October 21, 2014 § Leave a comment
In Media Res has a special round-up week (starting today!) on the Football World Cup. Short incisive insights to be expected, starting with Thomas Corrigan’s thinly veiled hopes that media broadcasters would have learnt their Napster lesson and would, this time around, go for a more inclusive approach to illegal streaming of football matches. Fat chance!
More to come this week.
July 9, 2014 § Leave a comment
Football on Television, London: BFI Television Monograph, 1975: a small collection of essays attempting to decode British TV coverage of the 1974 World Cup.
putting to use early findings of semiotics and the importance of codes (visual, cultural, poetic codes) in reading images (even, or especially, images that pretend to ‘realism’), these essays break down British TV coverage in terms of its constituent components: shots, shot-length, shot types, color, music, commentary, credit sequences, and so on. The point is to denaturalise the understanding of TV coverage, especially as it relates to sports.
“this monograph challenges the accuracy of the popular position (that TV offers factual reproduction). It casts doubt on the centrality of the distinction between ‘fiction’ and ‘actuality’ in the mass media; it argues that ‘real’ events are–when perceived via the media–as structured as fictional programmes” (8)
There would be an interesting update to be done on the 2014 World Cup coverage, based on similar premisses: comparing shot lengths game to game, analysing the frequency (or lack of!) of replays (are there fewer replays in fast-moving games or in slow-moving games?), the use of “secondary images” (coaches, players on the bench, faces in the crowd)
July 8, 2014 § 1 Comment
This is a more scholarly addition to the debate than Eco’s essay, and is to be found in Screen 19.4, Winter 1978 (45-60).
If you’re ever in a fix and need a source for the oft-quoted pronouncement that “football is about winning”, this is the place to go. Just add (56) right after that quote, and you’re the toast of the party.
The real question of the article, though not fully explored, is whether “Argentina” did indeed win the 1978 World Cup, and which “Argentina”. It’s not fully explored because the article folds all issues back to whether the military junta in power won or not, which is a much more narrow focus than the general cultural implications of which “Argentina” won. The conclusion, that the political regime came out all right, mainly through the fact that TV coverage of the World Cup was normal (read: similar to previous World Cups) and therefore non-political, is in line with frequent criticisms of televised sport (again, see Eco: all circuses, little panem).
It’s a disappointing conclusion as the article also sets up “football” as more than a game and as a culture, or rather a cultural field, through which lots of social, cultural, emotional attachments and histories are negotiated. It makes the great point that the Saturday football match is merely one stop in the cultural flow of football (the friends one talks to, the football related news and rumours one reads, etc.), that football is as much about the match as it is about “recall”.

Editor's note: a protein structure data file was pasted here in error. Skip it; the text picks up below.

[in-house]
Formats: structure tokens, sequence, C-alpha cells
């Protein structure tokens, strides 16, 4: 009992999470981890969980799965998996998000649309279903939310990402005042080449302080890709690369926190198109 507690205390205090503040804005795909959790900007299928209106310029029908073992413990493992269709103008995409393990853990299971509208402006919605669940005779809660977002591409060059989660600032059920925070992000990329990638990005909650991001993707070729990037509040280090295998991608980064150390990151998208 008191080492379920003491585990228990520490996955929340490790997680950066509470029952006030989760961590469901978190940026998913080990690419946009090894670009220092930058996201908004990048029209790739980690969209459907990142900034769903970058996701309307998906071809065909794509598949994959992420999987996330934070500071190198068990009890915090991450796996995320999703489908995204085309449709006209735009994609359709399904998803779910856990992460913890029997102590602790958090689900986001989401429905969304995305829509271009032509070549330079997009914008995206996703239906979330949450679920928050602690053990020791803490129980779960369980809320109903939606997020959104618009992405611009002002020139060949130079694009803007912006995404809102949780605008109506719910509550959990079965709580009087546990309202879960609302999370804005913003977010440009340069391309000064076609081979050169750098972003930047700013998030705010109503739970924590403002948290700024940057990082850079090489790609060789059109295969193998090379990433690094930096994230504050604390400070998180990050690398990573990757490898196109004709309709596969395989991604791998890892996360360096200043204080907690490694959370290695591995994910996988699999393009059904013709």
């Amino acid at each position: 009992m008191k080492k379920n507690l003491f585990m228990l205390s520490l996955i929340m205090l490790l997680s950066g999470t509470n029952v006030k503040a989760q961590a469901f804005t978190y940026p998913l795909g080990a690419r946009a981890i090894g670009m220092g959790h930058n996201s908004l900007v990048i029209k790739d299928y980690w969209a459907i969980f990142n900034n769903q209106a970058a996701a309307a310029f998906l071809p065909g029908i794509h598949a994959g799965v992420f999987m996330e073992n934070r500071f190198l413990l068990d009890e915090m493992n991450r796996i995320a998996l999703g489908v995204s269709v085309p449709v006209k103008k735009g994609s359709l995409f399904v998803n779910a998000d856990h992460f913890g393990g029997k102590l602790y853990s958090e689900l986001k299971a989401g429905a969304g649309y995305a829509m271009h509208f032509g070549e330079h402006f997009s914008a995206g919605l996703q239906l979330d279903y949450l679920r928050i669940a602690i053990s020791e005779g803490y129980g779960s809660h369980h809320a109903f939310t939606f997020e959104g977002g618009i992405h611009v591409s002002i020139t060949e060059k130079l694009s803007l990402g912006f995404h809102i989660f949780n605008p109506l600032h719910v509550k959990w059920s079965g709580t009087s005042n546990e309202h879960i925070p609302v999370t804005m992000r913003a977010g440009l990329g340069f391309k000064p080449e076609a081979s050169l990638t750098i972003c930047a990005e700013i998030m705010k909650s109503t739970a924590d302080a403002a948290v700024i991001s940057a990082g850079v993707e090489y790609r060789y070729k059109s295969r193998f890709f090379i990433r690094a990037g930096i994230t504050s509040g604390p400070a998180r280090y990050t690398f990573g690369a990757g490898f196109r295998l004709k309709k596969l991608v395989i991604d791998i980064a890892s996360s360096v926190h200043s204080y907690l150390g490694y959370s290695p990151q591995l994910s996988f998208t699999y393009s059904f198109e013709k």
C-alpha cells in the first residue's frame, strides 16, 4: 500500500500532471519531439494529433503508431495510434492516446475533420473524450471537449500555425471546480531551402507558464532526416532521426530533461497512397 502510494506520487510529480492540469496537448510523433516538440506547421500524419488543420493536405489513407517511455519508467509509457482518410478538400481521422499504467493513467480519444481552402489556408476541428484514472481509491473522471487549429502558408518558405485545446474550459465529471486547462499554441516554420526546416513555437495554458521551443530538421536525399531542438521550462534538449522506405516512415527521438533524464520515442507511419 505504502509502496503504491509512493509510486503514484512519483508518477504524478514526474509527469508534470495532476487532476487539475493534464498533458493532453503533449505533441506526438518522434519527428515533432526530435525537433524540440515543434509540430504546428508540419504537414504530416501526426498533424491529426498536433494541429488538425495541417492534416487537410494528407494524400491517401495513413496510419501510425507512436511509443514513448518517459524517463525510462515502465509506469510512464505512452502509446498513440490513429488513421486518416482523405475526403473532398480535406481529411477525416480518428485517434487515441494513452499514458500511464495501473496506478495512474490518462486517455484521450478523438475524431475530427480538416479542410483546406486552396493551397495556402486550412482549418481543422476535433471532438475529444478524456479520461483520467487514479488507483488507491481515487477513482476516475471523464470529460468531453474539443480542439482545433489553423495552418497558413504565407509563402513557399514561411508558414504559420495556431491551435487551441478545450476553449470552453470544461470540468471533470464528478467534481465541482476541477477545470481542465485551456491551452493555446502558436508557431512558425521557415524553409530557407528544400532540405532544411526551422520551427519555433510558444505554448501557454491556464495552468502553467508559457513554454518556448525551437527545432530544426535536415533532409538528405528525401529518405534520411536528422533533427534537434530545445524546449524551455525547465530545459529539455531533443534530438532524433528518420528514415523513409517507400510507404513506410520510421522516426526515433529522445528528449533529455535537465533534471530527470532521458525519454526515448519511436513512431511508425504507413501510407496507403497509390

Once it gets to Argentina, however, it forgets this intense plurality of meanings and this temporal flow of football cultures to focus on the “blue” of Argentina, concluding that the “Argentinian nationhood [became] axed around football (…) from which any other Argentina (…) was for the time being evacuated.” (58) Apart from the analyst’s intuition that this was the case (based, no doubt, on the desire for football at the 1978 World Cup to have done more to fight the political battle), what is this based on?
The World Cup, through TV, is here seen as articulating several overlapping sets of oppositions, Nordic vs. Latin (for European countries), Portuguese-speaking vs. Spanish-speaking (for South American nations), North vs. South (rather than East vs. West, with both USSR and USA absent from the competition) — a set of oppositions that could still be argued to inflect much analysis and football coverage today.
But does TV coverage really erase football partisanship? Is football really just about partisanship? Because TVs (on long shots) are positioned at the half-way line, is that a sign of TV attempting impartiality, trying to make us forget that is is merely a representation, not a reproduction of the event? Yes the annoying shots of people in the crowd help us being “present” in the event — but is that enough to put us, politically, to sleep?
It is a bit surprising that, for an article that looks at the game of football, it does not look at the gaming dimension of football TV reception — or how audiences may have fun with TV coverage. The main problem, of course, is that, as was then the case in film studies, spectatorship is essentialized: it is derived from an analysis of content — although, at the same time, there is insistence on the fact that TV audiences cannot be viewed as homogeneous ! It’s TV spectatorship in limbo, waiting for the David Morleys of this world to extend our understanding of what it is that audiences do with TV.
June 25, 2014 § Leave a comment
- Bernard Henry-Lévy, “Zidane”, Wall Street Journal, 11 July 2006